China to Broadcast NBA Finals Game 5 After Year-long Blackout, State TV Channel Says

The NBA will be reportedly broadcast in China just over a year after it was originally taken off the air after being embroiled in a freedom of speech stand-off that originated over comments a Houston Rockets executive made over protests in Hong Kong.

On Friday, Chinese state broadcaster China Central Television (CCTV) announced on social media platform Weibo that it will broadcast Game 5 of the NBA Finals between the Los Angeles Lakers and the Miami Heat, which is scheduled for Friday night at 9 p.m. ET.

CCTV will reportedly broadcast Game 5 live, with a replay to be shown on Saturday, October 10.

The NBA has been subject to a blackout in China since Rockets general manager Daryl Morey shared his support for protesters in Hong Kong 12 months ago.

"Fight for Freedom. Stand with Hong Kong," Morey tweeted on October 4 last year, referring to the protest movement that had started in the semiautonomous Chinese territory in March 2019.

The NBA has been subject to a blackout in China since Rockets general manager Daryl Morey shared his support for protesters in Hong Kong in October last year.

"Fight for Freedom. Stand with Hong Kong," Morey tweeted on October 4 referring to the protest movement that had started in the semiautonomous Chinese territory in March 2019.

The tweet sparked a major diplomatic incident between the NBA and Chinese authorities. The Chinese Basketball Association, whose president, Yao Ming, spent eight seasons with the Rockets, immediately suspended its relationship with the franchise.

CCTV and Tencent, one of the NBA's main media partner in the country with a streaming deal worth $1.5 billion over five years, also took actions and both vowed not to show Rockets games.

Rockets owner looked to defuse the incident by distancing himself and the franchise from Morey's stance, while the latter subsequently deleted the original tweet and offered an apology.

"I did not intend my tweet to cause any offense to Rockets fans and friends of mine in China," Morey tweeted a few days later.

"I was merely voicing one thought, based on one interpretation, of one complicated event. I have had a lot of opportunity since that tweet to hear and consider other perspectives.

"I have always appreciated the significant support our Chinese fans and sponsors have provided and I would hope that those who are upset will know that offending or misunderstanding them was not my intention. My tweets are my own and in no way represent the Rockets or the NBA."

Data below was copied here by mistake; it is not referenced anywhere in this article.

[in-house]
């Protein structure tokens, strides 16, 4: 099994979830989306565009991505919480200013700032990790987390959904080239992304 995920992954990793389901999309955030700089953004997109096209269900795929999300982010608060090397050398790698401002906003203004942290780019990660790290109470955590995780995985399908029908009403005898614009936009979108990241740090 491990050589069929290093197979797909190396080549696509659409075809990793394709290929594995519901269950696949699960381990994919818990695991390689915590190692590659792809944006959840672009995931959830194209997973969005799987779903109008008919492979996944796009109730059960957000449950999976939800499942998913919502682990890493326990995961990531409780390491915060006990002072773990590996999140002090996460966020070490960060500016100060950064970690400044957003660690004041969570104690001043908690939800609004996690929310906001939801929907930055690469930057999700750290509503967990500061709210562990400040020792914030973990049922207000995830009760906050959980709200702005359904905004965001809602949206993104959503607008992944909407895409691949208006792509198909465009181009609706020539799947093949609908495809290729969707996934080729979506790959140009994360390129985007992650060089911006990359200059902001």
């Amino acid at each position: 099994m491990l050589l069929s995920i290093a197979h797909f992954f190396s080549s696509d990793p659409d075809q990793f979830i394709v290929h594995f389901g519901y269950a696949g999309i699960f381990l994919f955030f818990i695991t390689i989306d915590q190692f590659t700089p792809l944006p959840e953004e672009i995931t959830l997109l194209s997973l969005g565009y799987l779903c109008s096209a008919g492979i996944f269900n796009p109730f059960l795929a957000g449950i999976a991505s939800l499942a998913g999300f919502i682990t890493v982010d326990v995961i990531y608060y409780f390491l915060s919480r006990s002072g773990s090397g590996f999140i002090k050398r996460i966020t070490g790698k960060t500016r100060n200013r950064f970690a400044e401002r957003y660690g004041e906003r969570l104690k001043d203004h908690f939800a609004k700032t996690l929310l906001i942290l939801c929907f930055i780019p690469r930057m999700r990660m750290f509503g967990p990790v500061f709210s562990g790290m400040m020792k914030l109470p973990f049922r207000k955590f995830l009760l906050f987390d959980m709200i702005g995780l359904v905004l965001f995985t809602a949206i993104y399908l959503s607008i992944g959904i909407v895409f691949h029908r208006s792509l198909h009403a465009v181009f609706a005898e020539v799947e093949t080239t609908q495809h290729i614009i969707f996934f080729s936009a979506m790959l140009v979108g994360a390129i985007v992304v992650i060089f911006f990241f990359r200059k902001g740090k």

Both CCTV and Tencet extended the blackout to the entire league after NBA executives supported Morey's right to freedom of expression.

Rumors the tide may be turning for the NBA in China first surfaced in May, when the league appointed Michael Ma, the son of CCTV Sports executive Ma Guoli, as the CEO of NBA China, which handles the league's business ventures in the country.

The broadcaster, however, firmly pushed back on the speculation.

"On issues concerning China's sovereignty, CCTV Sports' attitude is solemn, clear and consistent with no room whatsoever for ambiguity or manoeuvre," CCTV said in a statement issued in May.

China is one of the biggest overseas markets for the NBA and, according to Forbes, NBA China has grown to be worth over $4 billion after being launched in 2008. In the season before the blackout, the NBA estimated 800 million viewers in China tuned in to watch games.

Speaking in February this year during the All-Star Weekend in Chicago, NBA commissioner Adam Silver conceded the blackout had dealt the league a big financial blow worth hundreds of millions of dollars.

"Probably less than $400 million, maybe even less than that," Silver said when asked to put the impact of the blackout into context.

"It's substantial. I don't want to run from that. We were taken off the air in China for a period of time, and it caused our many business partners in China to feel it was, therefore, inappropriate to have ongoing relationships with us."

The blow was partially softened in July, when Tencent resumed streaming NBA games as the league emerged from a four-month lockdown because due to the coronavirus outbreak.

Newsweek has contacted the NBA for comment.

LeBron James, Jimmy Butler, NBA
Jimmy Butler #22 of the Miami Heat defends LeBron James #23 of the Los Angeles Lakers during the fourth quarter of Game 4 of the 2020 NBA Finals at AdventHealth Arena at the ESPN Wide World Of Sports Complex on October 6 in Lake Buena Vista, Florida. Kevin C. Cox/Getty